Propeller Efficiency Calculator

Now, with the propeller, you can use the Propeller Efficiency Calculator. You have sliders that you can move to change the settings, or you may type the numbers.

This uses the Boeing General Propeller Chart as the basic for all of the calculations.

The green bar in the chart is the loss or gain in propeller efficiency due to the total activity factor. Typically, this is a very small amount.

On the speed side of the propeller efficiency calculator, we've added a depiction of the propeller that changes with the number of blades and also the activity factor, so you can see what an activity factor really means.



If you use excessive rpms, the tip speed will go over 1000 fps, the blade tips are shown in red, the loss in efficiency for the tip speed is shown in a red bar and the blade thickness then becomes a relevant factor.


We have made every effort to present a simplified view of propeller efficiency and to make the concepts understandable. However for those of you who want to see all the numbers and data, you can choose Show Details.



And if you want even more details, you can stretch the window wider to reveal all the numbers that are used the the calculations.

The prop diameter slider is a bit of temporary foolishness we are playing with and will probably not be in the final version of the software.

We've been working with Brien Seeley at the CAFE Foundation to add propeller noise capabilities to Benchmark. On the Power side of the chart, we've added a noise footprint, where the noise level is calculated according to the modified Gutin noise formula described in NACA Technical Note No. 1145. In the graphic, you're looking at the airplane from directly above, with the front of the airplane at 12:00.

Pale green starts at 60 dBA and the graduations step up in 10 dBA increments. Thus the pale green band is for 60-70 dBA, the noise level of normal conversation at 3 to 5 feet.

Yellow is for 90 dBA, the noise level that will cause hearing damage when you're exposed to it over an extended period of time.

Red is for 125 dBA, the onset of pain.

In the graphic above, the outer circle is for a 1000-ft radius, while the smaller circle is for a 125-foot radius. You can use the slider to zoom in on the 125' radius circle.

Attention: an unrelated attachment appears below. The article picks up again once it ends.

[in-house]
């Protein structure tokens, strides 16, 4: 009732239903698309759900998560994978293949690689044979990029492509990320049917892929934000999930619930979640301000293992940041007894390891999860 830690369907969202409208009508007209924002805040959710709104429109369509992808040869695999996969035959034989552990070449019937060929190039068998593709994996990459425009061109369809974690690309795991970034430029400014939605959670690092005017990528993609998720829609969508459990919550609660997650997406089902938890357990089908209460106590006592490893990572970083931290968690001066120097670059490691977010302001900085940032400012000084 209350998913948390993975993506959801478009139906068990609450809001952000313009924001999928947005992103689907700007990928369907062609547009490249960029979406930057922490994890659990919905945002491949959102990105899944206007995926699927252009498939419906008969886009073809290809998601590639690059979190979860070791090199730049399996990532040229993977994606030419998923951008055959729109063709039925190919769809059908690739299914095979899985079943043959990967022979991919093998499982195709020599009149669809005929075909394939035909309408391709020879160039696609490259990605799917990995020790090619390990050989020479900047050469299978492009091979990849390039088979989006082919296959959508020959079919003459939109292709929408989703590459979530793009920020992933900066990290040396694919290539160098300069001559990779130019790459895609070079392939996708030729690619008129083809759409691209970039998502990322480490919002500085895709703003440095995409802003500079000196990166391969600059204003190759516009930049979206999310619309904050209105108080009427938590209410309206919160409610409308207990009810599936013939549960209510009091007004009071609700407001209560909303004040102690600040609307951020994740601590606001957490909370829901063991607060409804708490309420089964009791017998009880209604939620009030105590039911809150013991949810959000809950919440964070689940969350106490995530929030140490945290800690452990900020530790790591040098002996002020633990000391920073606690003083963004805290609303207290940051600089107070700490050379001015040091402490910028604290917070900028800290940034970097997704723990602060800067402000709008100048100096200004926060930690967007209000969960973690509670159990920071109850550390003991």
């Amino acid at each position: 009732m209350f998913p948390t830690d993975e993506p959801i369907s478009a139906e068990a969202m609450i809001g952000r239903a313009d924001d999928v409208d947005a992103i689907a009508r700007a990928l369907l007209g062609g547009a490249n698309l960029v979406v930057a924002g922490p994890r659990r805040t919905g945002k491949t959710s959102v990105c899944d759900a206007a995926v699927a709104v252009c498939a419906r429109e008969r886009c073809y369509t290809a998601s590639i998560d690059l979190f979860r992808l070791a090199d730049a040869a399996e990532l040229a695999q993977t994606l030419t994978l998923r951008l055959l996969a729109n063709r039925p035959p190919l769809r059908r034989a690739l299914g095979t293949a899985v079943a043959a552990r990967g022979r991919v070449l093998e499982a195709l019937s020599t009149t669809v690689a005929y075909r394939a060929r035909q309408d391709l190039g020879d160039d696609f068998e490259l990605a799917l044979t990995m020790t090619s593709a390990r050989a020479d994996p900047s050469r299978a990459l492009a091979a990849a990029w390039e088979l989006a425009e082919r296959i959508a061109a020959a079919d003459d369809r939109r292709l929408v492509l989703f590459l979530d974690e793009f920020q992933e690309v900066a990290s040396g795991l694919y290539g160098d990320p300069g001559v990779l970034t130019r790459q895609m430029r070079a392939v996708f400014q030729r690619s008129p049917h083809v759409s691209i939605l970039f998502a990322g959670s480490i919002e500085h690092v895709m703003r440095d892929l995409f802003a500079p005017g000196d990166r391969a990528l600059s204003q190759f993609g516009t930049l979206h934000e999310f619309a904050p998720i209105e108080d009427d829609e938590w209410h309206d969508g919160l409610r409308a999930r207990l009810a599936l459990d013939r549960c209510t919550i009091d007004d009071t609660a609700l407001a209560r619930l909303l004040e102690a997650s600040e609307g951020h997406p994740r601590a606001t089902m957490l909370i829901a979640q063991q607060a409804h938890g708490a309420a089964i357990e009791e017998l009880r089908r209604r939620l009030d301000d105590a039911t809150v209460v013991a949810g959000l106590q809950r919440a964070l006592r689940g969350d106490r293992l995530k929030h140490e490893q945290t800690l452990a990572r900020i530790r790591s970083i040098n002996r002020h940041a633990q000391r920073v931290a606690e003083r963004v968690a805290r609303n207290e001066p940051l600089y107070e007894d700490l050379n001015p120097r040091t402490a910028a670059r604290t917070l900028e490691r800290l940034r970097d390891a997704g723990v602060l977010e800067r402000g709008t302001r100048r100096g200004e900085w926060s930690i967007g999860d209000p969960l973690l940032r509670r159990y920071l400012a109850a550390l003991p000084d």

In the interest of full disclosure and so that we are not castigated for over-representing the prop noise capability in Benchmark, please note that the Gutin noise formula, which dates from a very long time ago (1940's?) and we are including this only as one way of calculating the prop noise. The prop noise experts we have talked to emphasize the limitations of this method, and they say that the Gutin Formula's shortcoming was that it under-estimates total noise because it did not account for unsteady noise, with unsteady noise being all the variables due to the afterbody shape and the fluctuations in wind, gusts, angle of attack and blade flex/whip. We have attempted to include more accurate models into Benchmark but it does not appear to be a something that will work in Benchmark.

We are thinking about numerical readouts of noise levels at various locations. One idea here is to have a 'microphone' that you can move about and sample the noise level at any angle and distance from the airplane. If possible, we should be able to listen to the noise based on the frequency generated by the propeller tips plus harmonics.

If you have any ideas or suggestions for features and improvements to Benchmark, please feel free to contact me direct.

Alfred Scott




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